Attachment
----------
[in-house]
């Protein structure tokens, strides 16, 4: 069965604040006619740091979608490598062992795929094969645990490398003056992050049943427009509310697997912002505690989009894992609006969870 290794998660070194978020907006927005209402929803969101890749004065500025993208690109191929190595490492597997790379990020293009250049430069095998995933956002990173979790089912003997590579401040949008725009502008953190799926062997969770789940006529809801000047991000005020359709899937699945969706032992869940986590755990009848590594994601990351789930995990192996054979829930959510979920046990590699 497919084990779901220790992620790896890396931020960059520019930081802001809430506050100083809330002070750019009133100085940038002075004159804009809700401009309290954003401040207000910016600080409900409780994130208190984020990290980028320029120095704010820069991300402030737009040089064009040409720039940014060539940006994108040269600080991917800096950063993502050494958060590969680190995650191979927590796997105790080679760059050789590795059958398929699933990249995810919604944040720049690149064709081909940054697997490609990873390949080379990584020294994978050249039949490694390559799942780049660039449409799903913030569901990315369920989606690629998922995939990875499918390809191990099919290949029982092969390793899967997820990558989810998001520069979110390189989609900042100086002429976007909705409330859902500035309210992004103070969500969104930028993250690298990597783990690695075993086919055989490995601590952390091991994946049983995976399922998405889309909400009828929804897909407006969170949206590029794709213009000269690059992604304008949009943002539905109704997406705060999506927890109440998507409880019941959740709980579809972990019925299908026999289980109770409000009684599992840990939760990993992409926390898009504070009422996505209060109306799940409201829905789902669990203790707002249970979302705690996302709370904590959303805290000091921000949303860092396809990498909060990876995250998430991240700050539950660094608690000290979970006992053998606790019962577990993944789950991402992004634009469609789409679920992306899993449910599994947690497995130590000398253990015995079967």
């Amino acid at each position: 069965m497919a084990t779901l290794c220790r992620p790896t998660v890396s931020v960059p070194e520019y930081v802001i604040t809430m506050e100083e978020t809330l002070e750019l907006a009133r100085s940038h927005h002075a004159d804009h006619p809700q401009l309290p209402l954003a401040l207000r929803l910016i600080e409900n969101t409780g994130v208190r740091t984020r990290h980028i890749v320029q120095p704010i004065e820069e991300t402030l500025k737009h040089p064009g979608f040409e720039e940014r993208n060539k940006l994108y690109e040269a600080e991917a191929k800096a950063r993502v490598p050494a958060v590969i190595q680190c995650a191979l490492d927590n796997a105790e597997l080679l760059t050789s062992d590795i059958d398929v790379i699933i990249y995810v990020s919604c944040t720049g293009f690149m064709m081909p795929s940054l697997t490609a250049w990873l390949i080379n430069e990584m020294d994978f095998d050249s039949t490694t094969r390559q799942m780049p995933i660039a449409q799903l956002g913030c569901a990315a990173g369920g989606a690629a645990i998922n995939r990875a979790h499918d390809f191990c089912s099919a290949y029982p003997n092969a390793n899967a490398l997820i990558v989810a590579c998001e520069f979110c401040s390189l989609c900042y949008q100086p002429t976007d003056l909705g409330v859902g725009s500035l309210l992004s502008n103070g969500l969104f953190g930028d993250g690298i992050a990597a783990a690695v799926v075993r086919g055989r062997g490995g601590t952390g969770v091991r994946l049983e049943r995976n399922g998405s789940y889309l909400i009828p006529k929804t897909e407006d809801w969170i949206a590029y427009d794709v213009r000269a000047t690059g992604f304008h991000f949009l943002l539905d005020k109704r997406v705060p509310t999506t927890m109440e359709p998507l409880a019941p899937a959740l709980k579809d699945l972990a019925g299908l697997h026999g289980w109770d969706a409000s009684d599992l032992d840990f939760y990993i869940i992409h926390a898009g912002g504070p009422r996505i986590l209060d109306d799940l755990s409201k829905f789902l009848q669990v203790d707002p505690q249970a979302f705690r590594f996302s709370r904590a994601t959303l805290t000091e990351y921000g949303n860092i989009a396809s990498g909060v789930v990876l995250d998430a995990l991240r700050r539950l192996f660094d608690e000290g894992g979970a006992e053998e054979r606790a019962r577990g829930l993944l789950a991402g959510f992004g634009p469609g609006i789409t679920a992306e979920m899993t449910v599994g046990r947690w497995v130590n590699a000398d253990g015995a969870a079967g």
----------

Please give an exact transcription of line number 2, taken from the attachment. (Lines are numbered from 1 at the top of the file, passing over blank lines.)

């Protein structure tokens, strides 16, 4: 069965604040006619740091979608490598062992795929094969645990490398003056992050049943427009509310697997912002505690989009894992609006969870 290794998660070194978020907006927005209402929803969101890749004065500025993208690109191929190595490492597997790379990020293009250049430069095998995933956002990173979790089912003997590579401040949008725009502008953190799926062997969770789940006529809801000047991000005020359709899937699945969706032992869940986590755990009848590594994601990351789930995990192996054979829930959510979920046990590699 497919084990779901220790992620790896890396931020960059520019930081802001809430506050100083809330002070750019009133100085940038002075004159804009809700401009309290954003401040207000910016600080409900409780994130208190984020990290980028320029120095704010820069991300402030737009040089064009040409720039940014060539940006994108040269600080991917800096950063993502050494958060590969680190995650191979927590796997105790080679760059050789590795059958398929699933990249995810919604944040720049690149064709081909940054697997490609990873390949080379990584020294994978050249039949490694390559799942780049660039449409799903913030569901990315369920989606690629998922995939990875499918390809191990099919290949029982092969390793899967997820990558989810998001520069979110390189989609900042100086002429976007909705409330859902500035309210992004103070969500969104930028993250690298990597783990690695075993086919055989490995601590952390091991994946049983995976399922998405889309909400009828929804897909407006969170949206590029794709213009000269690059992604304008949009943002539905109704997406705060999506927890109440998507409880019941959740709980579809972990019925299908026999289980109770409000009684599992840990939760990993992409926390898009504070009422996505209060109306799940409201829905789902669990203790707002249970979302705690996302709370904590959303805290000091921000949303860092396809990498909060990876995250998430991240700050539950660094608690000290979970006992053998606790019962577990993944789950991402992004634009469609789409679920992306899993449910599994947690497995130590000398253990015995079967």